Both tax hikes will help the chancellor fill the £7bn hole in funding he faces. It will also please green lobbyists who have long been championing the changes to help increase recycling.
The announcements are expected to come in next months pre-Budget report, according to The Guardian.
Estimates as to possible revenue from the changes range from £300m to £1.2bn a year depending on how hard-line a stance Brown ultimately takes.
Tax experts have long been expecting the chancellor to introduce stealth tax rises to raise extra revenue while removing himself from controversial consumer and direct corporate tax hikes.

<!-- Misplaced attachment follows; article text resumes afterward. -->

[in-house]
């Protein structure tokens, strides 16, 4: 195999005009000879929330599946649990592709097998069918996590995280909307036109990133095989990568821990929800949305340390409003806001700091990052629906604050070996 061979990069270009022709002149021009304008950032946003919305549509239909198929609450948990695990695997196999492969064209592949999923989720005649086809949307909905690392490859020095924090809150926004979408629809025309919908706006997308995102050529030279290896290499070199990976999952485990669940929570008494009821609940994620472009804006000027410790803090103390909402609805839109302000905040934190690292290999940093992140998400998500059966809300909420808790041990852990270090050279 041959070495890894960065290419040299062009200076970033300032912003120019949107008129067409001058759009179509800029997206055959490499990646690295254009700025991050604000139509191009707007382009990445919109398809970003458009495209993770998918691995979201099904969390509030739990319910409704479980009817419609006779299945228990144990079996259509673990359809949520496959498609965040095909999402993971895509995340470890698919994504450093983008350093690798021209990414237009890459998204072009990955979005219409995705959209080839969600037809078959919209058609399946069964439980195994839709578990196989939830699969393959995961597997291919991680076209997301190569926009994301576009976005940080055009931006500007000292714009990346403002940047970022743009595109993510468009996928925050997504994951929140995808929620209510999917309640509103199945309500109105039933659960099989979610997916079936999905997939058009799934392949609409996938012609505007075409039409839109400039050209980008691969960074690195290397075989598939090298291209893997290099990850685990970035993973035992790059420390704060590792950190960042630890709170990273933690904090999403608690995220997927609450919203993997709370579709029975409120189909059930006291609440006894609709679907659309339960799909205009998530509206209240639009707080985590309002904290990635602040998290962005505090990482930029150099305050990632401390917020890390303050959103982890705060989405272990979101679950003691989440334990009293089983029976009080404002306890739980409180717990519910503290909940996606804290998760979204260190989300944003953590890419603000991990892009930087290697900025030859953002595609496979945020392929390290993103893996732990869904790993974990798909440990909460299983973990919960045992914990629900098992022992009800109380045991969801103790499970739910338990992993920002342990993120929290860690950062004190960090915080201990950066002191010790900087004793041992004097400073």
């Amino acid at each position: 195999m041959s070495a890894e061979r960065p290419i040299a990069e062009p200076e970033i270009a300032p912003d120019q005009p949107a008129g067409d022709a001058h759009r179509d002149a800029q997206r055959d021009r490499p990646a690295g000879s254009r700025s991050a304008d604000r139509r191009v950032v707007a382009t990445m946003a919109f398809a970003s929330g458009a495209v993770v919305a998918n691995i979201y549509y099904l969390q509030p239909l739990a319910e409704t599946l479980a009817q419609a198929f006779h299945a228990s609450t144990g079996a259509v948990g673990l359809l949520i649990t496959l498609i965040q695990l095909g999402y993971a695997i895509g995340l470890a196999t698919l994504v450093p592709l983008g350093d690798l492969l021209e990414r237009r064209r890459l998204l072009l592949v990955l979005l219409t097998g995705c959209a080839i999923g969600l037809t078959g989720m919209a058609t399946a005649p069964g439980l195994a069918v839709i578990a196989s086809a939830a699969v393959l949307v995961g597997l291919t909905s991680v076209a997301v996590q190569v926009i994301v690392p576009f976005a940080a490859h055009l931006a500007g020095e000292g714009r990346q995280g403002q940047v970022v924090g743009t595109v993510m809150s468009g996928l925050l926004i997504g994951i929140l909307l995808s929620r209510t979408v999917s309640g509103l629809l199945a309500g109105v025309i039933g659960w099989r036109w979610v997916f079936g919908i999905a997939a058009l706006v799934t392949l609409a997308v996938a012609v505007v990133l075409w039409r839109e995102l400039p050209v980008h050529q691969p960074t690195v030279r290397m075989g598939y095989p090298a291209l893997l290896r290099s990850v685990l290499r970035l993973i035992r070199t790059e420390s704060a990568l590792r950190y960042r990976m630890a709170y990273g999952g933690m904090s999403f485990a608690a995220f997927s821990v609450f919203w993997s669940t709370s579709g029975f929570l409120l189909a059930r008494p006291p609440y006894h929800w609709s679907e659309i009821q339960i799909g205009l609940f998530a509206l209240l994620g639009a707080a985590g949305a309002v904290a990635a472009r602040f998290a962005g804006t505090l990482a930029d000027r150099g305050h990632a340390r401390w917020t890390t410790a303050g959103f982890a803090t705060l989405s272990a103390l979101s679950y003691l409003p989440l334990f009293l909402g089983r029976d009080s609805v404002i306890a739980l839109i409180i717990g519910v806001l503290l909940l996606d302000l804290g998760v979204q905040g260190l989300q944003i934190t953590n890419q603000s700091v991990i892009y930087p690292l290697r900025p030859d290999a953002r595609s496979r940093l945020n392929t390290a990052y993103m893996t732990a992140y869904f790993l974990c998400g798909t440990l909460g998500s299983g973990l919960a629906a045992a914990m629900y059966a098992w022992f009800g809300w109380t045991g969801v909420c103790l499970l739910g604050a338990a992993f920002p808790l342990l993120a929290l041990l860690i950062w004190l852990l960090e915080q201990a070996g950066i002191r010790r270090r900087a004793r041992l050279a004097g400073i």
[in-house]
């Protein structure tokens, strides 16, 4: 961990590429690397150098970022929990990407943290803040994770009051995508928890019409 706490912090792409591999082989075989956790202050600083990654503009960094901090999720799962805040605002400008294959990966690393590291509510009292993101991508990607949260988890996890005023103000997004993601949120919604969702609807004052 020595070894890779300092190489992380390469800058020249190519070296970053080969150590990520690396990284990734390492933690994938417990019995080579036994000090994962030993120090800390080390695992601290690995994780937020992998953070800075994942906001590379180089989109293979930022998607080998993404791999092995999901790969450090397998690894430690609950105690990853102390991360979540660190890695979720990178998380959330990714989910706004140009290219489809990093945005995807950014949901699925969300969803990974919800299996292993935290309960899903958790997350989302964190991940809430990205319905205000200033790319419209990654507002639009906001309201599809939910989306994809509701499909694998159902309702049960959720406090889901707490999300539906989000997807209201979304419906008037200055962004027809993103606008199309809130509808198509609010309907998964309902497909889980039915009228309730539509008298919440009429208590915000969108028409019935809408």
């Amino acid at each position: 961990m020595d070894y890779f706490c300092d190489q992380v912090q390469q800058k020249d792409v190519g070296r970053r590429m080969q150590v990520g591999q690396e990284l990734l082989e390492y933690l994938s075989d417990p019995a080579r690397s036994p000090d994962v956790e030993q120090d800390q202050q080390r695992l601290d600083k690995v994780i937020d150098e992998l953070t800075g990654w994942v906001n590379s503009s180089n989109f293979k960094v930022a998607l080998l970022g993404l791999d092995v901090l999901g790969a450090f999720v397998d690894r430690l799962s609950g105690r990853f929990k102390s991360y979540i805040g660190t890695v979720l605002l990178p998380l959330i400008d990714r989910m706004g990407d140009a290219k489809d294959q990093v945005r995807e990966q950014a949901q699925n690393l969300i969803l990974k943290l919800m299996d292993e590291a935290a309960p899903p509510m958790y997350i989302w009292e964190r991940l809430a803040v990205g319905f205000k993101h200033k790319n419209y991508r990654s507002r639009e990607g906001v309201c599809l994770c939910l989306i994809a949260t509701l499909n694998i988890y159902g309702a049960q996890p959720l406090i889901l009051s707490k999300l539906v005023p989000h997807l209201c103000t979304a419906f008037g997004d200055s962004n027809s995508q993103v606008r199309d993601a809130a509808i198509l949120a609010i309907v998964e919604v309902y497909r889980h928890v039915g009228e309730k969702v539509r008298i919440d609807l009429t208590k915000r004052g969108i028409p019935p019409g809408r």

Committee expresses concern about costs to businesses and April 2018 implementation date
Andrew Tyrie airs views on the Finance Bill, 'Making Tax Policy Better' report, and Brexit
Top 25 firm HW Fisher & Co has acquired London firm Rhodes & Rhodes
Top Ten firm RSM has appointed Nick Blundell as its head of corporate tax in Birmingham